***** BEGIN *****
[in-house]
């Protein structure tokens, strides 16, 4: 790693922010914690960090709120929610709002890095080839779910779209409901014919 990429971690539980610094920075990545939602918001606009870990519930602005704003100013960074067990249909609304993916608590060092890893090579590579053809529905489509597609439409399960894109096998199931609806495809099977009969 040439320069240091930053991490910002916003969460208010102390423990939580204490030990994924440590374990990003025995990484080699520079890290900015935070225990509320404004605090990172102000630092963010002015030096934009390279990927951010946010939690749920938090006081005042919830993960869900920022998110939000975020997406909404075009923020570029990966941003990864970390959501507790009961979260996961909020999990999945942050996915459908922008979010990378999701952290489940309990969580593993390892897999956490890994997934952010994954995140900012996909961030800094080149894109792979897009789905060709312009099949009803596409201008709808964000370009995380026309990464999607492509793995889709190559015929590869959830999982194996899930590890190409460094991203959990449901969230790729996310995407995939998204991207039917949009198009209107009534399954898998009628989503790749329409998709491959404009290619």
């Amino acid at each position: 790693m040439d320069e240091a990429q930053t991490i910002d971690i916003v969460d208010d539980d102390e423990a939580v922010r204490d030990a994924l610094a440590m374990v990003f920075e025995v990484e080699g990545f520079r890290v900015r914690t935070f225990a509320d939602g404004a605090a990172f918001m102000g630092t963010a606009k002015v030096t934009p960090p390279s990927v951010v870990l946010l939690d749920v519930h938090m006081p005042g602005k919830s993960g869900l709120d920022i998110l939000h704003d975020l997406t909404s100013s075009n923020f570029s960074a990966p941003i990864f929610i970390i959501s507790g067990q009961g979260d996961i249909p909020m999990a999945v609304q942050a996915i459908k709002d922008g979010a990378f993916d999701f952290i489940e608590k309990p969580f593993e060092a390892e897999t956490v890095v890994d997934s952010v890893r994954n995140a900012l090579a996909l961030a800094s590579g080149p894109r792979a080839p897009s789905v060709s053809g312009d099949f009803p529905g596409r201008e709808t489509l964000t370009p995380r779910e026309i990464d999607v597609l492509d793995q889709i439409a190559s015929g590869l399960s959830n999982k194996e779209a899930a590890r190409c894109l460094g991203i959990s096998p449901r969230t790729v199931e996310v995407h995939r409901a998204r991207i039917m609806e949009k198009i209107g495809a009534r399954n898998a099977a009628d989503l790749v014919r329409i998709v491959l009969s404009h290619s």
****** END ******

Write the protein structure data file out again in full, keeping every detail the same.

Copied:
[in-house]
């Protein structure tokens, strides 16, 4: 790693922010914690960090709120929610709002890095080839779910779209409901014919 990429971690539980610094920075990545939602918001606009870990519930602005704003100013960074067990249909609304993916608590060092890893090579590579053809529905489509597609439409399960894109096998199931609806495809099977009969 040439320069240091930053991490910002916003969460208010102390423990939580204490030990994924440590374990990003025995990484080699520079890290900015935070225990509320404004605090990172102000630092963010002015030096934009390279990927951010946010939690749920938090006081005042919830993960869900920022998110939000975020997406909404075009923020570029990966941003990864970390959501507790009961979260996961909020999990999945942050996915459908922008979010990378999701952290489940309990969580593993390892897999956490890994997934952010994954995140900012996909961030800094080149894109792979897009789905060709312009099949009803596409201008709808964000370009995380026309990464999607492509793995889709190559015929590869959830999982194996899930590890190409460094991203959990449901969230790729996310995407995939998204991207039917949009198009209107009534399954898998009628989503790749329409998709491959404009290619």
């Amino acid at each position: 790693m040439d320069e240091a990429q930053t991490i910002d971690i916003v969460d208010d539980d102390e423990a939580v922010r204490d030990a994924l610094a440590m374990v990003f920075e025995v990484e080699g990545f520079r890290v900015r914690t935070f225990a509320d939602g404004a605090a990172f918001m102000g630092t963010a606009k002015v030096t934009p960090p390279s990927v951010v870990l946010l939690d749920v519930h938090m006081p005042g602005k919830s993960g869900l709120d920022i998110l939000h704003d975020l997406t909404s100013s075009n923020f570029s960074a990966p941003i990864f929610i970390i959501s507790g067990q009961g979260d996961i249909p909020m999990a999945v609304q942050a996915i459908k709002d922008g979010a990378f993916d999701f952290i489940e608590k309990p969580f593993e060092a390892e897999t956490v890095v890994d997934s952010v890893r994954n995140a900012l090579a996909l961030a800094s590579g080149p894109r792979a080839p897009s789905v060709s053809g312009d099949f009803p529905g596409r201008e709808t489509l964000t370009p995380r779910e026309i990464d999607v597609l492509d793995q889709i439409a190559s015929g590869l399960s959830n999982k194996e779209a899930a590890r190409c894109l460094g991203i959990s096998p449901r969230t790729v199931e996310v995407h995939r409901a998204r991207i039917m609806e949009k198009i209107g495809a009534r399954n898998a099977a009628d989503l790749v014919r329409i998709v491959l009969s404009h290619s």